Pharmax is a joint venture between the two companies, and will have an early mover advantage in Dubai Science Park, according to Tanna.

“There isn’t anything holding back local medicine production in the UAE, it’s more a case of a small but fast-growing market,” he said. “Within the next few years there will be a lot more pharma companies producing locally in the UAE. So opening this manufacturing facility now obviously gives us an early-mover advantage and we have extra land adjacent to the current facility onto which we can expand if need be.”

The phase 2 expansion, which is likely in 2020, will see the plant’s production capacity increased four-fold. “With the expansion of the facility in future we’ll add injectables, inhalers and any other products that we see demand for to our portfolio,” says Tanna. “We are ready to commence immediate production and will have our first sales within the next few weeks. As the UAE continues to promote innovation across verticals, Pharmax will work to enhance Dubai’s position as a pharma and pharmaceutical logistics hub. We have already been visited by the EU and expect EU certification for export to Europe within the next two months.”

For now, Pharmax will be producing drugs for cardiovascular disease, hypertension, peptic ulcer, diabetes, and medicines for the central nervous system for psychiatry and neurology. Tanna told Logistics Middle East, the first drug that they’ll start producing will be for the neurology market.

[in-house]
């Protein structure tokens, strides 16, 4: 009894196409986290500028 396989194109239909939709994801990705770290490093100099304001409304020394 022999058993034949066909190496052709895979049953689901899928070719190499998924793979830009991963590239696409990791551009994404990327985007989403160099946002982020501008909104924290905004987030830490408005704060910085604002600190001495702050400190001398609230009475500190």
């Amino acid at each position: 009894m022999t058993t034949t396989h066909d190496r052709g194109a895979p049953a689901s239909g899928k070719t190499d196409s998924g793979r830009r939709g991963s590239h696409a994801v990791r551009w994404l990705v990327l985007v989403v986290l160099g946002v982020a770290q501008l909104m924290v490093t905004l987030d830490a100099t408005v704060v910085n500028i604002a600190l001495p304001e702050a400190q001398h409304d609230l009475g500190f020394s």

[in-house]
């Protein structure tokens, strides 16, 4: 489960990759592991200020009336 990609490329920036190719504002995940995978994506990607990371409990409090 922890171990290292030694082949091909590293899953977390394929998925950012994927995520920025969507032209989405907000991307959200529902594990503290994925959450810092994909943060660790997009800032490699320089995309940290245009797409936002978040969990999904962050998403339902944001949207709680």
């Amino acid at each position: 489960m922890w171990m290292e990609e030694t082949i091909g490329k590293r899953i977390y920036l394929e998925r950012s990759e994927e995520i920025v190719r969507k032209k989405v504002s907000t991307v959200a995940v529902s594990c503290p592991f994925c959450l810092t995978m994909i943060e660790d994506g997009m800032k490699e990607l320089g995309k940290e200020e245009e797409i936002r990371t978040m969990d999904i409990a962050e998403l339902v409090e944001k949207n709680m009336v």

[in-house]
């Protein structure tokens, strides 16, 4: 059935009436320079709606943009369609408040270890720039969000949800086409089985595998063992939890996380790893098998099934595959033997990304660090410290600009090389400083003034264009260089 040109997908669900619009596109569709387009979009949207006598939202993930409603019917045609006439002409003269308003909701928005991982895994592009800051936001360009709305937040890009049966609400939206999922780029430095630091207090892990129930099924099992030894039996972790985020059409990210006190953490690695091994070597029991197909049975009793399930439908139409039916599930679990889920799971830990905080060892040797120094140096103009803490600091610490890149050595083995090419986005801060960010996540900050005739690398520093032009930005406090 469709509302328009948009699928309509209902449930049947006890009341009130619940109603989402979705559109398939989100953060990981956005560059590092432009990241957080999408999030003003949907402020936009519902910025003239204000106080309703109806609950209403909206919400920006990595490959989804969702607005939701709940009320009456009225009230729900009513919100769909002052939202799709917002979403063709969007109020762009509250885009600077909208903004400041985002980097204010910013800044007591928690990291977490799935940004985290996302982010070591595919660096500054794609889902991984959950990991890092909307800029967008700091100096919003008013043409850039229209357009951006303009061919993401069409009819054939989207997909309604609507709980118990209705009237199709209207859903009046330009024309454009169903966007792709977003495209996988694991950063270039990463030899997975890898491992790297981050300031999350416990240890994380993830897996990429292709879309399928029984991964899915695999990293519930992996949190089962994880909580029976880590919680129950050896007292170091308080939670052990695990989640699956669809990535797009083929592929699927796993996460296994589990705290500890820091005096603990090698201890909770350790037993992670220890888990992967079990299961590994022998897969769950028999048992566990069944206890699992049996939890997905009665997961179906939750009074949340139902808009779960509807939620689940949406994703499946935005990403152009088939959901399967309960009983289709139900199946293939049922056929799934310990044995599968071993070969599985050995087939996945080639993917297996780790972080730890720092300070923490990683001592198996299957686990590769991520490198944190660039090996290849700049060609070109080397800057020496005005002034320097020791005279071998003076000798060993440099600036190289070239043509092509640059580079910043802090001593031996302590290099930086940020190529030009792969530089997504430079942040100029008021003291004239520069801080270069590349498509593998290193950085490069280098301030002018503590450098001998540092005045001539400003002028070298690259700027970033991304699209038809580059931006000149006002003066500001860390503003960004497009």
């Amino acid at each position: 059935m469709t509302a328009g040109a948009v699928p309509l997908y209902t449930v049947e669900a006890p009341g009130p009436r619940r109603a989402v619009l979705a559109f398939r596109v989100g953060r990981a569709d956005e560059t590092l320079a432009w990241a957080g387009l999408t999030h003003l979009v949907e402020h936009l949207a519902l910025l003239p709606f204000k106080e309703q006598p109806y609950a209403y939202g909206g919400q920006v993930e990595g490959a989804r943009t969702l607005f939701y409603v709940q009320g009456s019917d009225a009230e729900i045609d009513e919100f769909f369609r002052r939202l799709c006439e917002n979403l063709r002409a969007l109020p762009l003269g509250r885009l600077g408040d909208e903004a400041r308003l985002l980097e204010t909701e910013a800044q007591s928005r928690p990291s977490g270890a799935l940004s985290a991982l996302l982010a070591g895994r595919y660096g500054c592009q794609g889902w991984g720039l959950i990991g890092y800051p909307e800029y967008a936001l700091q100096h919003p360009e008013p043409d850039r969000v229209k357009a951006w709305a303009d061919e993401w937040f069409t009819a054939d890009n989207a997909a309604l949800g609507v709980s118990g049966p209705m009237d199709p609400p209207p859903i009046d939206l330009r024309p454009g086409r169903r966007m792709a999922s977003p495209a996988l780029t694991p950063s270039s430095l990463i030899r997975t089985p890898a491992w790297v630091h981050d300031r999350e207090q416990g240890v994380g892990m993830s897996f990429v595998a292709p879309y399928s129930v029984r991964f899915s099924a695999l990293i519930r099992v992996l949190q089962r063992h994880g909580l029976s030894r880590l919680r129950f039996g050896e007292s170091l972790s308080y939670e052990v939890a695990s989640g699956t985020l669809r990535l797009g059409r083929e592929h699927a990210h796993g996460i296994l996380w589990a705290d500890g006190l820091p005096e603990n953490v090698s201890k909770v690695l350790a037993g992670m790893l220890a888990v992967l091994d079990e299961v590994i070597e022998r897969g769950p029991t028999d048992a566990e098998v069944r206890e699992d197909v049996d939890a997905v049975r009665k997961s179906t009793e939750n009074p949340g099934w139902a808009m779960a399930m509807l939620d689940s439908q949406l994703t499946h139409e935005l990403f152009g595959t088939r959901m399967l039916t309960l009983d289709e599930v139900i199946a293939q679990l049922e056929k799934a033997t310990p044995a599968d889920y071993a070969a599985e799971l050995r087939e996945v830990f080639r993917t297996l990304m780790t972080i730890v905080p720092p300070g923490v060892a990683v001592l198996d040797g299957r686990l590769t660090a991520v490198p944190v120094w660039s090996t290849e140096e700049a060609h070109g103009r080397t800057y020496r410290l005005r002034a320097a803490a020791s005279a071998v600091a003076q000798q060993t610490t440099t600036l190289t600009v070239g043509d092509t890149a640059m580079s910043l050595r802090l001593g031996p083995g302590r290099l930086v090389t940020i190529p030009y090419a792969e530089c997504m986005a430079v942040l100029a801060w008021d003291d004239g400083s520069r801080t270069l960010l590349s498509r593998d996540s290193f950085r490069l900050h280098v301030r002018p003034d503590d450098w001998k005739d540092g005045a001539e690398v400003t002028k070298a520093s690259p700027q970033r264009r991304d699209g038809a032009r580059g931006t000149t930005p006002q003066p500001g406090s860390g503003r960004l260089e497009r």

“The development of this facility is actually a backward integration for us because we already have a logistics arm that specialises in the distribution of pharmaceuticals to more than 2,000 retailers and 150 hospitals in the country,” he added. “So we won’t need to partner with a 3PL initially, but we will be looking to work with logistics companies for the export of drugs to other markets in the GCC and Middle East.”

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The factory is equipped with the latest European technology, meeting stringent global regulatory standards.

Established in 2016, the Dubai Industrial Strategy 2030 has identified the pharmaceuticals and medical equipment sector as one of six strategically important sectors for Dubai’s economy.

Positive forecasts predict that an increase in industrial capabilities will add AED160 billion (US$43.5 billion) to Dubai’s GDP, with the industrial sector growing by AED18 billion (US$4.9 billion).

Furthermore, the plan is expected to significantly enhance the UAE’s R&D capacities while adding 27,000 specialised jobs and AED15.8 billion (US$4.3 billion) to the country’s export sheet.

 “We are now able to locally produce medication for cardiovascular diseases, psychiatric and neurological disorders, gastroenterological diseases, metabolic disorders such as hyperlipidaemia and diabetes, central nervous system diseases, bacterial and viral infectious diseases, respiratory illnesses, asthma and allergies, bone and joint inflammation disorders, and urological diseases,” said Tanna. “This will significantly reduce the dependence on imports of related products from abroad.”

Construction of the facility began in September 2015 as a joint venture between Al Ittihad Drug Store, a distributor of medicines in the UAE, and two of the largest pharmaceutical manufacturing companies in Morocco - Cooper Pharma and Bottu Pharmaceuticals.